A Brisbane dad, Ray Wood, is determined to turn his two daughters into the next female tennis champions.
8-year-old Livinnia Wood spends about 10 hours per week on the court practicing her tennis with coach Josh Barrenechea. The work has so far paid off. She has won several championships, many of them against much older children.
Her sister, Paloma, now three years old, spends a few hours per week on the court but hasn’t begun training yet. When she does begin training, at four years old, the sessions will be fun and playful. Paloma is naturally right-handed, but Ray plans to train her to be a left-handed player.
Ray believes that champions are made, not born. However, Martina Navratilova, who has won 18 Grand Slam titles, disagrees. She worries that this father is putting too much pressure on his girls. She believes champions are born, and that the right environment helps them get first place. “If everything goes really well, one of them might get into the top 10 but getting to number one? You might as well buy a lottery ticket,” says Navratilova.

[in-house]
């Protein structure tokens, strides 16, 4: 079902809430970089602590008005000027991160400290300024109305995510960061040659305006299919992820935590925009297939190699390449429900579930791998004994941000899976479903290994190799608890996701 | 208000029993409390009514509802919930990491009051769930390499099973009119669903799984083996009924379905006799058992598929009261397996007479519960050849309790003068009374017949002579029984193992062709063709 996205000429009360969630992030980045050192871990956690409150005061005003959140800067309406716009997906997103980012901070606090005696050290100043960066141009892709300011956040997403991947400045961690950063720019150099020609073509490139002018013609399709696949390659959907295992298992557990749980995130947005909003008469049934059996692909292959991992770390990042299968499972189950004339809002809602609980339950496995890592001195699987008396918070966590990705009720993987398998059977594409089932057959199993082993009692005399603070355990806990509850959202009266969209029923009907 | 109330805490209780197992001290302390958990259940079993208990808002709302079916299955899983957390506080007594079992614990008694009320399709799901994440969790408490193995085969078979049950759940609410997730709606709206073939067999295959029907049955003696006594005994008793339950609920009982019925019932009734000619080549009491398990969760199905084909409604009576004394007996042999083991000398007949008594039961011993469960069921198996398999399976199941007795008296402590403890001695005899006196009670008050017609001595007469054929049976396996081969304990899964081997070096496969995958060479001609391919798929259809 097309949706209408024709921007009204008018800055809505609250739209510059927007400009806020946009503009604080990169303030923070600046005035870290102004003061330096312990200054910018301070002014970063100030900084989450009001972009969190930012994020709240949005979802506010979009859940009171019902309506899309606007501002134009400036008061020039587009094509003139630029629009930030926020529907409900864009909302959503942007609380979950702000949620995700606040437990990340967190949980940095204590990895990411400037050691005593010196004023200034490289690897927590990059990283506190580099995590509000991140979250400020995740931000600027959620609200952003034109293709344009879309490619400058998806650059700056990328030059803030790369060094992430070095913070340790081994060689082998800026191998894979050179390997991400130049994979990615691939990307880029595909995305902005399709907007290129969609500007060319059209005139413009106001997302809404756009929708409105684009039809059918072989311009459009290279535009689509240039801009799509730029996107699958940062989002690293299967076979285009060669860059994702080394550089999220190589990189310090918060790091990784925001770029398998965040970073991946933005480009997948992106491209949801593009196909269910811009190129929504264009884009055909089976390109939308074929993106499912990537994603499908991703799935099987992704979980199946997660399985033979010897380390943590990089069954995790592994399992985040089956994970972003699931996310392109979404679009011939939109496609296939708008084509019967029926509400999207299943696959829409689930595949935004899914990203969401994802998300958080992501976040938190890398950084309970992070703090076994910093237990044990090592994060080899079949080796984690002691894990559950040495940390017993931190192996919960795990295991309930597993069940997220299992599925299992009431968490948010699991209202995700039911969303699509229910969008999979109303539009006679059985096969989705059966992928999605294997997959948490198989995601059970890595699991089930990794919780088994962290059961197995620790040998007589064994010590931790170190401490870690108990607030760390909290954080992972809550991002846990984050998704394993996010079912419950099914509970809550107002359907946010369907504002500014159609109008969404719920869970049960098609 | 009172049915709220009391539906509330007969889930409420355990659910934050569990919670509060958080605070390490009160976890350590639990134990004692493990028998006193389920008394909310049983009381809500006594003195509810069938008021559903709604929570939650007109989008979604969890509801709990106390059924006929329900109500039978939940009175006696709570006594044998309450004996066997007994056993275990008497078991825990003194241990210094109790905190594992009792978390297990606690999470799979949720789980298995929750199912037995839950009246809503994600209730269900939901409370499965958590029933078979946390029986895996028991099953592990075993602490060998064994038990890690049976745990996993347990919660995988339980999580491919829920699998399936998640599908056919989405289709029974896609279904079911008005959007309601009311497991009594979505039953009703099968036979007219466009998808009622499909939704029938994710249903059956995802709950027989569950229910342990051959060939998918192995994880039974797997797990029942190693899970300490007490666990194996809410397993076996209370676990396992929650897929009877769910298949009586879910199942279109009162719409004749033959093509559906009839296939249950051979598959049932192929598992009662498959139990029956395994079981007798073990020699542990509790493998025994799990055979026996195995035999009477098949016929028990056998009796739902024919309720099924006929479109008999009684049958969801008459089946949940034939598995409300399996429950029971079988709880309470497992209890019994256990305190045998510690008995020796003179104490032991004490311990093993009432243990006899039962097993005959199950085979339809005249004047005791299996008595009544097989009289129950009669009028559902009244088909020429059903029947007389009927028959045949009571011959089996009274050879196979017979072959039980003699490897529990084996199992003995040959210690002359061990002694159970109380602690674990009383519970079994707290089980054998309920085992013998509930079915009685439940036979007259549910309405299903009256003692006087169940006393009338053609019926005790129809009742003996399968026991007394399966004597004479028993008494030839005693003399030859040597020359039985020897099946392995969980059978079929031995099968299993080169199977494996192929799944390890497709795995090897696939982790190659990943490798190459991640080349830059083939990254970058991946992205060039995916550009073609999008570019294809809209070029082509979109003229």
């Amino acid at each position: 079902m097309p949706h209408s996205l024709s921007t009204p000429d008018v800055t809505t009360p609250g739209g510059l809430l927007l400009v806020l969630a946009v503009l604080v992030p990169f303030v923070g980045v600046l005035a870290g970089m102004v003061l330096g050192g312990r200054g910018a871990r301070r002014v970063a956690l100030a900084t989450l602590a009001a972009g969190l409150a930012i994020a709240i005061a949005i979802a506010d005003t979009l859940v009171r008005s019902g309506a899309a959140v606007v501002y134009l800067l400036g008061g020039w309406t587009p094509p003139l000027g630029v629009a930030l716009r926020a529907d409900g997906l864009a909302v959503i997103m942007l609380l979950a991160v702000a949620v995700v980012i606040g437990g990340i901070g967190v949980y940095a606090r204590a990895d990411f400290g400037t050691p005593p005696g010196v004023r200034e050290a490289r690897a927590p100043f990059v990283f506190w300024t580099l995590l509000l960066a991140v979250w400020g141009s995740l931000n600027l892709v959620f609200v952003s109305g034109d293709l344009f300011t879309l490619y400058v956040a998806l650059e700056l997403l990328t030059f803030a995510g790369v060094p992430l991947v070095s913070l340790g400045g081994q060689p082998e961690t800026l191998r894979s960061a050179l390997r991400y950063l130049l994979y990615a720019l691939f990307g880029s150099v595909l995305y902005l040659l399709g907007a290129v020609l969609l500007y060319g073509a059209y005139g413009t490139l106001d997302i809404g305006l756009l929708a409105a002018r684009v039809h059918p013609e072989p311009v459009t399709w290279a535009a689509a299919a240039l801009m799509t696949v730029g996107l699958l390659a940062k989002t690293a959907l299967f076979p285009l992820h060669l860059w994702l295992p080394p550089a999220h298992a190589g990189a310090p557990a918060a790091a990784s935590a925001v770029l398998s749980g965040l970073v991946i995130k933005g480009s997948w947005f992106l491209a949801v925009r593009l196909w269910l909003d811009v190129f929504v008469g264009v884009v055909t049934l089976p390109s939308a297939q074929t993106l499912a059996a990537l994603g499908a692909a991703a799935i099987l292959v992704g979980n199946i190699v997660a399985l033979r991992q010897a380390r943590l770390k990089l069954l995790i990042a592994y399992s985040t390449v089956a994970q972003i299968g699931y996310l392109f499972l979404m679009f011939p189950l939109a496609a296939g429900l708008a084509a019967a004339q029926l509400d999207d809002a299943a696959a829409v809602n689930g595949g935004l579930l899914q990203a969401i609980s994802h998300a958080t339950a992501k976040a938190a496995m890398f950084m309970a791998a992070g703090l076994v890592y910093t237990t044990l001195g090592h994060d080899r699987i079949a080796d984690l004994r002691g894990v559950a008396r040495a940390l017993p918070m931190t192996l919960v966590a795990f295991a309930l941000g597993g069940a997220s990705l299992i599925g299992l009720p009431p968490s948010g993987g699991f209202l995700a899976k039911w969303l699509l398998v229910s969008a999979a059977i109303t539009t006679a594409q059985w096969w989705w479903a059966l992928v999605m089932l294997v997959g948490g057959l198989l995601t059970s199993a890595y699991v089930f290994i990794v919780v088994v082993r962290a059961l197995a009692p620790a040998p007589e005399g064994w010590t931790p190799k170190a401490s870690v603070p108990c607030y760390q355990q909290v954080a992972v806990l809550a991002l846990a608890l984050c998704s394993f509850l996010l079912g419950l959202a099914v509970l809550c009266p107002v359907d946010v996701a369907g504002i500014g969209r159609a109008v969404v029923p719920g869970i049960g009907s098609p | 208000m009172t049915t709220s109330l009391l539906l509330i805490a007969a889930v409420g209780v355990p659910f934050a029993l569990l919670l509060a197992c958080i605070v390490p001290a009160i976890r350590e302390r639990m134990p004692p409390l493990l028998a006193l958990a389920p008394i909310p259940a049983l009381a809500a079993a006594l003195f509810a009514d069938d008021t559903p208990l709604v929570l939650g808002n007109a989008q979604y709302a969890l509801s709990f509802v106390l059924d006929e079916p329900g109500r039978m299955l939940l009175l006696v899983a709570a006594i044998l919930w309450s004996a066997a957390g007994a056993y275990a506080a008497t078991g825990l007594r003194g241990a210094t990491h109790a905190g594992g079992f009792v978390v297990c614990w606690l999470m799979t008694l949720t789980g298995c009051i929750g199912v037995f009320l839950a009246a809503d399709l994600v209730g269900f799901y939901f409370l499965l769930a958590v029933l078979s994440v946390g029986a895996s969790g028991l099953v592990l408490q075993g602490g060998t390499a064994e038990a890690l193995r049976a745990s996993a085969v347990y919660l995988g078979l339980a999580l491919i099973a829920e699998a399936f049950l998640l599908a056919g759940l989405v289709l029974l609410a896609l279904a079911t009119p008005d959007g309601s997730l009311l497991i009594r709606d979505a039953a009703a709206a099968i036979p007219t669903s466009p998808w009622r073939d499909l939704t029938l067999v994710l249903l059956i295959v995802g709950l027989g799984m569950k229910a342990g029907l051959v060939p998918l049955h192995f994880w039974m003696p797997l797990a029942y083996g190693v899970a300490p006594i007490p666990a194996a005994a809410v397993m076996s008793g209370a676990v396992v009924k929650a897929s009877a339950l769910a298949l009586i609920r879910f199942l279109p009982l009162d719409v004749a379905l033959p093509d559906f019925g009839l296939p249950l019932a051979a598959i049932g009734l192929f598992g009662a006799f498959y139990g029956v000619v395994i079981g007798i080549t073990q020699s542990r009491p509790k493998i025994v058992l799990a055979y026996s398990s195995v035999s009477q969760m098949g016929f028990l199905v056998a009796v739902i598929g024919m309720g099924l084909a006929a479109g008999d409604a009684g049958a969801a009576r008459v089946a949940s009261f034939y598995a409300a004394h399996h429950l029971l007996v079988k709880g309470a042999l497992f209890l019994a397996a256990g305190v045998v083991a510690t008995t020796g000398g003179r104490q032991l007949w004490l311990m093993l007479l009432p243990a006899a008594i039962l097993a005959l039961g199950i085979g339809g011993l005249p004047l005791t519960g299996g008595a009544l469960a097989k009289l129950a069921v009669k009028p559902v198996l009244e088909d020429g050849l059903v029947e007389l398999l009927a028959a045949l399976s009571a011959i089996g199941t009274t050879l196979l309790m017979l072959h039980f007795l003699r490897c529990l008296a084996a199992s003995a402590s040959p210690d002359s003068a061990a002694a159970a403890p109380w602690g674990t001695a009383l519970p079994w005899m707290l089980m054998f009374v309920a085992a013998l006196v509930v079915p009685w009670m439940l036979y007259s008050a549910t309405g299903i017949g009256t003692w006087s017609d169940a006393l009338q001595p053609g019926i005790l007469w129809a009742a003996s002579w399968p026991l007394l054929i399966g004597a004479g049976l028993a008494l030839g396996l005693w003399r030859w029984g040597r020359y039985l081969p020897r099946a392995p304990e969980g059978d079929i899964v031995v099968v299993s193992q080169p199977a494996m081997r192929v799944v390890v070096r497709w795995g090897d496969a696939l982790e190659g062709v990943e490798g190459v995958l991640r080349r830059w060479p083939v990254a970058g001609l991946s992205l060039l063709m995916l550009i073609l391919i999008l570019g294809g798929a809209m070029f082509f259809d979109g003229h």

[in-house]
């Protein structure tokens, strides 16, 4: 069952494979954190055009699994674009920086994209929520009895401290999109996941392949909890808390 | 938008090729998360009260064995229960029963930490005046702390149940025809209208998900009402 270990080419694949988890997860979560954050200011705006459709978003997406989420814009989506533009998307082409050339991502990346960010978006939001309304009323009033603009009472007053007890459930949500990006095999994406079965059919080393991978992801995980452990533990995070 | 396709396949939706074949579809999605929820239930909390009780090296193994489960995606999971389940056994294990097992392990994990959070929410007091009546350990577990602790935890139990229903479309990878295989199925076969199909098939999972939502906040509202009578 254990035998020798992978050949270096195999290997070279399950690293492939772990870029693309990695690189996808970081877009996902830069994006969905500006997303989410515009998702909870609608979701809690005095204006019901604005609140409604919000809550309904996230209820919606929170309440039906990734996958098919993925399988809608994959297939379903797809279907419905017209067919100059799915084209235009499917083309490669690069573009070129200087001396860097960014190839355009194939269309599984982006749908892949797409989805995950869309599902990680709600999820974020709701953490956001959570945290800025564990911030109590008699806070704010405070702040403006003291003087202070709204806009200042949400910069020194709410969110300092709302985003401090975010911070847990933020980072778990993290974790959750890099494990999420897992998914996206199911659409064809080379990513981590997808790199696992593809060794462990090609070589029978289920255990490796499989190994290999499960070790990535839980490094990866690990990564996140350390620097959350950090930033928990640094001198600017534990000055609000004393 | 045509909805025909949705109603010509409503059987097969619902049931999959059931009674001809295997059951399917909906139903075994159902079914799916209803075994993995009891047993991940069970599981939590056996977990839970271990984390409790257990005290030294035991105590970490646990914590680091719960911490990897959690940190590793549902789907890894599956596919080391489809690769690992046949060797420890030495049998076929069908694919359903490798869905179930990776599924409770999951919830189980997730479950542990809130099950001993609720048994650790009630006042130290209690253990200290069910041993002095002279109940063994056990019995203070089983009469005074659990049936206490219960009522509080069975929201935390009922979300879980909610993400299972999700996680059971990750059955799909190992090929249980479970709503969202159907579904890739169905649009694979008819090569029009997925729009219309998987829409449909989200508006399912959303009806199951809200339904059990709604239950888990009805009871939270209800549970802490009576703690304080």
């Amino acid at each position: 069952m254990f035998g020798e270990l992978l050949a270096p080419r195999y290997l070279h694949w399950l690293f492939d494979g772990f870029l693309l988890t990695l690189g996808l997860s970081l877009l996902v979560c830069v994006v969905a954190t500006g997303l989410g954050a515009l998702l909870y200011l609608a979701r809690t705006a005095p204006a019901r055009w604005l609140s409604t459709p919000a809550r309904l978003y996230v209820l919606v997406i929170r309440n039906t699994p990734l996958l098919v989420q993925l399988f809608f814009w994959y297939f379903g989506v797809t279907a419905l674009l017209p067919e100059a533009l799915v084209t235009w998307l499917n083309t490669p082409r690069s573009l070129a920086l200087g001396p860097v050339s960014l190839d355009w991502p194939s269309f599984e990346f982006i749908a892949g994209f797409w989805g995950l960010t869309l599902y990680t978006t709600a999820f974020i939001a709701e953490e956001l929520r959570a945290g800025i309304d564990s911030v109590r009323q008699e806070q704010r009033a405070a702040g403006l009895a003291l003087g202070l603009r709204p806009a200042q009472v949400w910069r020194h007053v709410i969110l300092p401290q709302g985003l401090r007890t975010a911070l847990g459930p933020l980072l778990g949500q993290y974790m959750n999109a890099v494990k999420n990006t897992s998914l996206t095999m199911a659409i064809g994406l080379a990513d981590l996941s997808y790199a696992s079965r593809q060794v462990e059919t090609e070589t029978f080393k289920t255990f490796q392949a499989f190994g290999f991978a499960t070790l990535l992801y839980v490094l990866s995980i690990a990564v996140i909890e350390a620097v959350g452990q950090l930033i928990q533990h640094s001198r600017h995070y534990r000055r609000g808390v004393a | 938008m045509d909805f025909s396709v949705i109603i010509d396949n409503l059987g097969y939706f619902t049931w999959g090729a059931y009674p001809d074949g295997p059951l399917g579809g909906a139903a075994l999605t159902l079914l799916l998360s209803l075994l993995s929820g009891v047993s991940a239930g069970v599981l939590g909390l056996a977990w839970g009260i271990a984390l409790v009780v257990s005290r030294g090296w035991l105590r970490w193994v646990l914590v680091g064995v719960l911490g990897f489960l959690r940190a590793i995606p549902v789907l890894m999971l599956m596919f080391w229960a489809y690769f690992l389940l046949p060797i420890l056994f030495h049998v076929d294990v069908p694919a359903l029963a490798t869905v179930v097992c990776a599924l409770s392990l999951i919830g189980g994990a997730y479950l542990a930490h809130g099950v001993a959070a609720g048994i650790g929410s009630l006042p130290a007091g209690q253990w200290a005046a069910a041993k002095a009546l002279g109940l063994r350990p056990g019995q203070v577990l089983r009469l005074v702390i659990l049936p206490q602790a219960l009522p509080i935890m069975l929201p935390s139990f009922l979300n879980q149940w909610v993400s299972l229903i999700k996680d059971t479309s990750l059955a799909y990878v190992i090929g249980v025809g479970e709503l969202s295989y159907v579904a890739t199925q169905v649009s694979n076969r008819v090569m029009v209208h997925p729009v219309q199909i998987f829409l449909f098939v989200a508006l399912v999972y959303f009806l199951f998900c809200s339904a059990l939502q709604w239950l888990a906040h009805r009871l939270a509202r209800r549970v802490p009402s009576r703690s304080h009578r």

The family spends anywhere from $400-$500 per week to support Livinnia’s training. That amount is expected to increase significantly as she grows older, and as her sister begins training as well.
Ray understands the strain that this level of training can put on the parent-child relationship, so he is happy to sit back and watch as Josh prepares Livinnia to take over the tennis world.
Livinnia’s father, Ray, wants her to be exposed to more tournaments and opportunities. They plan to move from Australia to Spain in 2019 to place the girls in a more competitive environment.